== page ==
2017-10-21 / Education

Legos become teaching tool at North End, Woodland

By Anna Fletcher
Courier-Times Staff Writer


Students in North End Elementary School’s Lego Club build Lego contraptions at their first club meeting. 
submitted Students in North End Elementary School’s Lego Club build Lego contraptions at their first club meeting. submitted Lego bricks are more than just a popular children’s toy from the 1930s or little plastic landmines in the carpet that cause crippling foot pain. At North End and Woodland Elementary Schools, they’re being used to study technology and the arts.

Under the guidance of media coordinator Doug Glenning, students in each school’s Lego Club meet weekly to study science, technology, engineering, art and math - the components of S.T.E.A.M., an initiative by the Rhode Island School of Design working to integrate these innovative subjects into the education system.

Glenning was inspired to share the movement with his students after being involved in the Person County Technology Fair last spring. He’s calling the theme of the club “Build Up STEAM with LEGO.”

“I’m hoping to get the kids interested in thinking critically and more familiar with the ’S’ and ’T’ part, and then build projects and make things that they can enter into next year’s technology fair,” he said.

The North End Lego Club had its first meeting on Monday at 3 p.m. The 20 attending students discussed gravity, chain reactions and the mechanics of a wheel and axel, and then Glenning had them put their knowledge to action.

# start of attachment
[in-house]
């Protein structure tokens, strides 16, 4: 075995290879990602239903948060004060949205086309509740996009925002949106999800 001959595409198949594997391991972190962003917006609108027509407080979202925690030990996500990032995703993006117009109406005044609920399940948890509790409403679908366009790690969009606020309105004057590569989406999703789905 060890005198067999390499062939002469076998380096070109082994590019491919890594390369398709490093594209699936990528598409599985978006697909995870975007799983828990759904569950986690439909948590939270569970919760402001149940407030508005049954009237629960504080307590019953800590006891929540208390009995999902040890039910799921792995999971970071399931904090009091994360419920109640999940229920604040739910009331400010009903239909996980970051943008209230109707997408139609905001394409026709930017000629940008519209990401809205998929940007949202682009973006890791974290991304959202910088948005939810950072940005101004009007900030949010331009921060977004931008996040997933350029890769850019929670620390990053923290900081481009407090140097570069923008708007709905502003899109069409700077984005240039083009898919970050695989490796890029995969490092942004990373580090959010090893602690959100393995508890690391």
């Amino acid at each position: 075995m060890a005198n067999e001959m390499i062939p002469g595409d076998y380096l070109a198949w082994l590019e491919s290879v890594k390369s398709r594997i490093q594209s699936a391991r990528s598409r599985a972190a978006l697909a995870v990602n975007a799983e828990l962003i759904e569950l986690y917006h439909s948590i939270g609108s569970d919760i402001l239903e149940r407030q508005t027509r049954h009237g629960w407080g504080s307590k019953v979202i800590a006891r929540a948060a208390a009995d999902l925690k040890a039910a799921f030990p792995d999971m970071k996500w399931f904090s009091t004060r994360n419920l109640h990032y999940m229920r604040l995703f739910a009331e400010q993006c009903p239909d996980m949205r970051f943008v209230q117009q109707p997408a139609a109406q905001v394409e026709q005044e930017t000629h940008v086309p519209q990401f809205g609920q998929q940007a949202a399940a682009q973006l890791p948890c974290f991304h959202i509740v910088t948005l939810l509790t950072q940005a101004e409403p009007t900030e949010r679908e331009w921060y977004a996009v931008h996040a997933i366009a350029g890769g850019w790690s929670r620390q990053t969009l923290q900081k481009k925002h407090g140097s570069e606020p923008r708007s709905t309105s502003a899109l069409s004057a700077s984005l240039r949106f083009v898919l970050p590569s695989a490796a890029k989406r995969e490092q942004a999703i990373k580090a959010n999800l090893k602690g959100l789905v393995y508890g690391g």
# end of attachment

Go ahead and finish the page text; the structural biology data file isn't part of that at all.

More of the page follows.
“The students each built something that had an axel and wheel on it to cause a chain reaction using gravity,” he said. “They responded really well.”

Glenning said that several students built a ramp for a car to roll down and knock a standing Lego piece into another. One student, he said, constructed a rotating tower.

According to Glenning, the students will focus on different STEAM-related subjects every week. The next meeting will feature alternative energy, such as air power. In the future, he said, students will construct catapults to study tension and force, dig for Legos in a block of ice to study archaeology and build a bridge to study structural engineering. Towards the end of the year, they’ll even design and construct a zip-line.

The first Woodland Lego Club meeting was on Thursday, Oct. 19.

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